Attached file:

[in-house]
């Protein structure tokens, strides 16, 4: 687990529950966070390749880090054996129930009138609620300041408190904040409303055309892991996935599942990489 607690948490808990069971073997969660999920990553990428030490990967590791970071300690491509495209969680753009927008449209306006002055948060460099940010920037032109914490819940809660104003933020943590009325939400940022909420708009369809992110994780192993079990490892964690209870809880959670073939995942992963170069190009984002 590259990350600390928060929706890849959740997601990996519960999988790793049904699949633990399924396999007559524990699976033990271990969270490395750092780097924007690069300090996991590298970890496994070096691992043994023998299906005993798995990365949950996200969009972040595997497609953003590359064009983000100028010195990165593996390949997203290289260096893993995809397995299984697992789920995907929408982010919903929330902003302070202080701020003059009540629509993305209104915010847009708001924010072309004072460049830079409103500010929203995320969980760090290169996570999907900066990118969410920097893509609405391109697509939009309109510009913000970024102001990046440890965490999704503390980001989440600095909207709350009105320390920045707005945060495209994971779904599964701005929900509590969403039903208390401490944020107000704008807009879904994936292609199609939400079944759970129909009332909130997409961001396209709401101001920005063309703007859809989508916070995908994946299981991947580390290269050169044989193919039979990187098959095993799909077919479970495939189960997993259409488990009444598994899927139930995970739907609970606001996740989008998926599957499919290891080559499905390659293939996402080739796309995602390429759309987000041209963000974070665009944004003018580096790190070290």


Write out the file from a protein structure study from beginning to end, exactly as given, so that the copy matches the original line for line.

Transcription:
[in-house]
């Protein structure tokens, strides 16, 4: 687990529950966070390749880090054996129930009138609620300041408190904040409303055309892991996935599942990489 607690948490808990069971073997969660999920990553990428030490990967590791970071300690491509495209969680753009927008449209306006002055948060460099940010920037032109914490819940809660104003933020943590009325939400940022909420708009369809992110994780192993079990490892964690209870809880959670073939995942992963170069190009984002 590259990350600390928060929706890849959740997601990996519960999988790793049904699949633990399924396999007559524990699976033990271990969270490395750092780097924007690069300090996991590298970890496994070096691992043994023998299906005993798995990365949950996200969009972040595997497609953003590359064009983000100028010195990165593996390949997203290289260096893993995809397995299984697992789920995907929408982010919903929330902003302070202080701020003059009540629509993305209104915010847009708001924010072309004072460049830079409103500010929203995320969980760090290169996570999907900066990118969410920097893509609405391109697509939009309109510009913000970024102001990046440890965490999704503390980001989440600095909207709350009105320390920045707005945060495209994971779904599964701005929900509590969403039903208390401490944020107000704008807009879904994936292609199609939400079944759970129909009332909130997409961001396209709401101001920005063309703007859809989508916070995908994946299981991947580390290269050169044989193919039979990187098959095993799909077919479970495939189960997993259409488990009444598994899927139930995970739907609970606001996740989008998926599957499919290891080559499905390659293939996402080739796309995602390429759309987000041209963000974070665009944004003018580096790190070290």